That defeat left Switzerland with one point after two games, hanging on for dear life at EURO 2020 and needing to climb a steep mountain to escape Group A. To think how the Schweizer Nati bounced back from disarray to pull off the unexpected is just a testament to their mentality, fighting back from the ruins to become gladiators.

Highlight: Yann Sommer’s penalty save

(Pool via REUTERS/Franck Fife)

When Switzerland’s number one met France’s poster boy, the Swiss wall stood strong. All nine players had converted their penalties so far in the penalty shootout, with Admir Mehmedi giving the Nati match point with his coolly dispatched penalty.

It was hard to see Kylian Mbappé missing. But the French superstar had not yet scored at the finals, looking nervous and on edge as he approached the penalty spot. On the other hand, Sommer looked calm and composed, a notorious penalty expert for Switzerland in recent years.

The focus was on Mbappé’s miss, but it was a superb save from Sommer. A firm, strong hand to deny him, and the crowning moment in the 32-year-old’s remarkable career. Not only was that Switzerland’s highlight of the tournament, but undoubtedly the greatest moment in Swiss football history.  

Best player: Yann Sommer

(UEFA/Getty Images)

For years, Sommer has been underappreciated in the football world. After EURO 2020, everyone can finally recognise his status as one of the best goalkeepers around.

Many players had outstanding individual performances: Breel Embolo against Wales, Xherdan Shaqiri against Turkey, Granit Xhaka against France. But Sommer was consistently class throughout the tournament, putting in blinding displays in all five games. Put it simply, Switzerland could not ask for a better number one.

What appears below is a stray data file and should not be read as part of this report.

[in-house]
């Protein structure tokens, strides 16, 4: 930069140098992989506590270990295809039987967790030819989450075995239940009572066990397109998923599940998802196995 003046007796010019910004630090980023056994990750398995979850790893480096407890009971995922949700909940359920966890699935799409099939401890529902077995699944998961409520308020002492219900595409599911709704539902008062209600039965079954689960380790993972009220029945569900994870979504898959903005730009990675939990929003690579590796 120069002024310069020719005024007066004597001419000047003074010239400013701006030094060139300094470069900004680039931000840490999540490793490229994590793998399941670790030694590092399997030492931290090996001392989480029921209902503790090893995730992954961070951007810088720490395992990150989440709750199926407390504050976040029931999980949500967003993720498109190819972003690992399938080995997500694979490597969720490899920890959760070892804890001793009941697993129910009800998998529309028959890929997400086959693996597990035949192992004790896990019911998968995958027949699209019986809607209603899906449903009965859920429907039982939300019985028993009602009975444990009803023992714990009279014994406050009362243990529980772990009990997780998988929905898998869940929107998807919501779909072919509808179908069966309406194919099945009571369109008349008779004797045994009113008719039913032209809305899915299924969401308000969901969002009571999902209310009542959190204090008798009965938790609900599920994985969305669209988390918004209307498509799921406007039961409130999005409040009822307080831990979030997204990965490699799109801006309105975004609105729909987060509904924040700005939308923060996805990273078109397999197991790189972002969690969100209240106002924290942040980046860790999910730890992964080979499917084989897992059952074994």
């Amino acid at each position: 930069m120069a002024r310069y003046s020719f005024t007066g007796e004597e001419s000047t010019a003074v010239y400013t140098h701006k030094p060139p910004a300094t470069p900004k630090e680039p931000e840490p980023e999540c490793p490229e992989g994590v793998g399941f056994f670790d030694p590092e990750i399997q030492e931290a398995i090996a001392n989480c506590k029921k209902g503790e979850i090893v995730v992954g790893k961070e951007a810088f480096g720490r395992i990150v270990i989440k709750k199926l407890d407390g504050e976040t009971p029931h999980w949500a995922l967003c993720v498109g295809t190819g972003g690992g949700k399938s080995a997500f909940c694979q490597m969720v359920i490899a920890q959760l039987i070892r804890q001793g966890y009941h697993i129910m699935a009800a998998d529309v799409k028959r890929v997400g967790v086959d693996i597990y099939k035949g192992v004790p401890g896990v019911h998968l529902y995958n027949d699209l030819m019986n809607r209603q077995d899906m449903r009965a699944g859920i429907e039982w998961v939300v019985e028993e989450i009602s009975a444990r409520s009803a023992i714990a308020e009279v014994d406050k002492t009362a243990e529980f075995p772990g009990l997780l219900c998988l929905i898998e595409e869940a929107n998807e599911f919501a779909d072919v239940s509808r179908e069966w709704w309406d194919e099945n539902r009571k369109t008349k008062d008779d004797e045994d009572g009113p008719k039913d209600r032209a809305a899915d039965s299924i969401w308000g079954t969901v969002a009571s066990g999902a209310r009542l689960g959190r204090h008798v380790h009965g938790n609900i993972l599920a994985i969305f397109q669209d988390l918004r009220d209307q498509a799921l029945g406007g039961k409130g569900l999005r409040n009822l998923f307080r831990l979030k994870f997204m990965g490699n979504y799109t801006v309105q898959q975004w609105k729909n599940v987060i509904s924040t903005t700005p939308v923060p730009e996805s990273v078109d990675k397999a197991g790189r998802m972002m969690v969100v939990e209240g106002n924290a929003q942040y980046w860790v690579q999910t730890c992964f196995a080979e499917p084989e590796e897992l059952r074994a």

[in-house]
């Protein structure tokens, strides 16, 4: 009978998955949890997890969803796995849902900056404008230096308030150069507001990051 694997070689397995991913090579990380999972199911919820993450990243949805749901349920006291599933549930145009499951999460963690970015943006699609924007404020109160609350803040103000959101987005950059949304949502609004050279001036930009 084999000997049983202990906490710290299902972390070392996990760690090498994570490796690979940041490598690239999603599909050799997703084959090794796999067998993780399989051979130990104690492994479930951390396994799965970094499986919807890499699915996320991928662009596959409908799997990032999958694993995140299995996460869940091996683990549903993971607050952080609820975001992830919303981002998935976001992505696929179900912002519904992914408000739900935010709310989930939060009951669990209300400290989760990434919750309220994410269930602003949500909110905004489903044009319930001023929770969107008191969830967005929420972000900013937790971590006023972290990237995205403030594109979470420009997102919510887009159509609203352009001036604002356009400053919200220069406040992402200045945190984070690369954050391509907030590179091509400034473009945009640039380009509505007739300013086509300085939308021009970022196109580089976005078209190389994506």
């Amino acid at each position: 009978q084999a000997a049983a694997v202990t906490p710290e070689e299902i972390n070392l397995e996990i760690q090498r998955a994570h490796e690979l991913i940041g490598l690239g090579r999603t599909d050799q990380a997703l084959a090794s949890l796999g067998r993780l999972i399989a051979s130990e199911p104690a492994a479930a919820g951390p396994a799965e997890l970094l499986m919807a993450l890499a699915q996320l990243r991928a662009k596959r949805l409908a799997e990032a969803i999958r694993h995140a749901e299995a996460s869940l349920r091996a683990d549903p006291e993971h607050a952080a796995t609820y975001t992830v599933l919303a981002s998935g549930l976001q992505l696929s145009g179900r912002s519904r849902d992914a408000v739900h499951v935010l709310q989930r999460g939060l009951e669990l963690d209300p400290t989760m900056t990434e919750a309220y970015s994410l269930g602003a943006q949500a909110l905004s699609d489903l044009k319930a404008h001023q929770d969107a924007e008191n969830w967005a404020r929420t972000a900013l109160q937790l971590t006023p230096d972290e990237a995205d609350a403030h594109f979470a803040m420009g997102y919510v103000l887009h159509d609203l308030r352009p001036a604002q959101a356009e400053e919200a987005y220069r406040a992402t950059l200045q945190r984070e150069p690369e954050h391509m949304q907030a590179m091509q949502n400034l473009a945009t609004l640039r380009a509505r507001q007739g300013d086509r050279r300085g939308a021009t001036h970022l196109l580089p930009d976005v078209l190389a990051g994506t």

The oldest player in Switzerland’s squad at 32, you would not think it at all. Sommer was marvellous and always there as the last line of defence, pulling off countless world-class saves and leading superbly from the back. As of the quarter-finals, Sommer’s incredible 21 saves is more than any other goalkeeper in the tournament.

EURO 2020 was Sommer’s third tournament as the Swiss number one, and he is showing no sign of stopping yet. Now the most capped goalkeeper for Switzerland, there is no doubt now that Sommer is Switzerland’s greatest ever goalkeeper.

Honourable mentions: Granit Xhaka, Steven Zuber, Nico Elvedi, Breel Embolo, Haris Seferović

Best young player: Ruben Vargas

(Toto Marti/Blick)

While he will be remembered for his painful penalty miss against Spain, it is a tournament to savour for Ruben Vargas. Continuing his rise through the Swiss ranks, the 22-year-old earned his first callup to add attacking depth to Petković’s squad. Whether he knew the influential role he would play is hard to know.